aIndependent sample t test.

bFisher exact test.

cNot applicable.

dAmerican Society of Anesthesiology physical status classification system.

eIQR: interquartile range.

fMann-Whitney U test.

Adherence to the Intervention

Only five patients (17%) did not comply with the recommended session frequency of five times per week.

Patient Satisfaction

Patients in the digital PT group were asked to report their satisfaction level by answering the question: “On a scale from 0-10 (‘0’ meaning that you would not recommend and ‘10’ that you would highly recommend), how much would you recommend the system to one of your friends or neighbors?” Of the 35 patients in this group, 32 (91%) rated the system as 10, two patients rated the system as 9, and one did not answer.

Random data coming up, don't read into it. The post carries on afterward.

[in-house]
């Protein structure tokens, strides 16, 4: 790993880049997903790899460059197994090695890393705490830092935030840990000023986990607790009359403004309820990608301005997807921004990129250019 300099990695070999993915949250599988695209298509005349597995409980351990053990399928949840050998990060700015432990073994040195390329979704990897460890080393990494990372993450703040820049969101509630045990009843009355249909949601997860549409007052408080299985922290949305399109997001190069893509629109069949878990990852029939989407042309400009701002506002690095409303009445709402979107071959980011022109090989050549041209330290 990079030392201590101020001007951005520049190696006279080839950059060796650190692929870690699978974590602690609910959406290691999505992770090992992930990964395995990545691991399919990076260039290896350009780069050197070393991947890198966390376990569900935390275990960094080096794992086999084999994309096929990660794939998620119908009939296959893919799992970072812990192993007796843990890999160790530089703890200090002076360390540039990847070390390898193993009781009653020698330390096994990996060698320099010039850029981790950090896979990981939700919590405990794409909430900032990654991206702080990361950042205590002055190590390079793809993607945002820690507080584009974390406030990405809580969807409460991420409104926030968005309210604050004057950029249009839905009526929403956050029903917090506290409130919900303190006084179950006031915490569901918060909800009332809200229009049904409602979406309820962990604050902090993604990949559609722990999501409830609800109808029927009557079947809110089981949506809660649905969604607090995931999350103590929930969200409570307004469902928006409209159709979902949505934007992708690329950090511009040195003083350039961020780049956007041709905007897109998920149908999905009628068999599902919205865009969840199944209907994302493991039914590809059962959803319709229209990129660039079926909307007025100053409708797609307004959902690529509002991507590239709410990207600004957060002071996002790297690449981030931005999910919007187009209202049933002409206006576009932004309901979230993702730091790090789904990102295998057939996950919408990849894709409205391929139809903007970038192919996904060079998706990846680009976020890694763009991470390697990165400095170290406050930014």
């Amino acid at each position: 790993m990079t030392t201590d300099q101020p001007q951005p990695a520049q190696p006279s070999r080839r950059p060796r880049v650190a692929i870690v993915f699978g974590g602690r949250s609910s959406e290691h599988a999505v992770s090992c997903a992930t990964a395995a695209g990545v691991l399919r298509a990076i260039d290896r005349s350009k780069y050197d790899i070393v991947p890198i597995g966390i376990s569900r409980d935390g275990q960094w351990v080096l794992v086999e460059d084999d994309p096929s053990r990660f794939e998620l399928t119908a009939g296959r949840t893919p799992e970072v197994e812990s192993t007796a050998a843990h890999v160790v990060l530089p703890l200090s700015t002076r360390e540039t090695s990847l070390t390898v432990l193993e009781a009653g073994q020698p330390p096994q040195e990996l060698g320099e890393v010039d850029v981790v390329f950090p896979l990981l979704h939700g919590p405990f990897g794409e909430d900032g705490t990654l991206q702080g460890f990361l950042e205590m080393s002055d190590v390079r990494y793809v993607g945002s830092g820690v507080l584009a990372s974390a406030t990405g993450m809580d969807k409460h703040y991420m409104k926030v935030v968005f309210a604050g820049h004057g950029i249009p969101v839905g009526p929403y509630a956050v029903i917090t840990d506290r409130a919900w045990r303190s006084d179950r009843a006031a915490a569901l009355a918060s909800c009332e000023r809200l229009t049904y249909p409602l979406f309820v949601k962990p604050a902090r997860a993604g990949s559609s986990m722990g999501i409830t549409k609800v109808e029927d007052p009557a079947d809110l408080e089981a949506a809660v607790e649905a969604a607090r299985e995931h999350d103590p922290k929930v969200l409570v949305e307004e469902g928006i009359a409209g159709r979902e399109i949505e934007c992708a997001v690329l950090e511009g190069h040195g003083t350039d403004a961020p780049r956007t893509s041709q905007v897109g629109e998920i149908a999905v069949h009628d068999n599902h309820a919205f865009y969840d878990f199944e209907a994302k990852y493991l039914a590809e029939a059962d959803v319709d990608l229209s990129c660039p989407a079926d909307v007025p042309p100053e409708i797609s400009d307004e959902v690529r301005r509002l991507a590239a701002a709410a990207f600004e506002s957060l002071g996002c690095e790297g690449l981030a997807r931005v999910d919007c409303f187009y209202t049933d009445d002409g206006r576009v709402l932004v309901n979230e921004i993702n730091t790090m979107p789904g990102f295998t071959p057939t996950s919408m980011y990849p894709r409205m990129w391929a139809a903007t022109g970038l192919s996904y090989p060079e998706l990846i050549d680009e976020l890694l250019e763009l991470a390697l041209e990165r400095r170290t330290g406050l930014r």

Therapist-Patient Interaction

Patients in the conventional rehabilitation group had 24 in-person sessions, whereas patients in the digital PT group had 3 face-to-face contacts with the therapist and, on average, 0.6 (range 0-2) extra contacts for technical assistance. Regarding telephone calls, in addition to the two scheduled calls per protocol, each patient received a median of four extra calls (range 0-7), the vast majority due to difficulties in interacting with the system.

Treatment Intensity

Total active treatment time was similar in both groups in both intention-to-treat (ITT) and per-protocol analysis (ITT: P=.11; per protocol: P=.24). In the ITT analysis, treatment intensity in the digital PT group was 20 hours (interquartile range [IQR] 11.0, range 1.0-59.0) and in the per-protocol analysis was 21 hours (IQR 10.3, range 8.0-59) versus 24 hours in the conventional PT group.

Outcomes Assessment

Total Therapist Time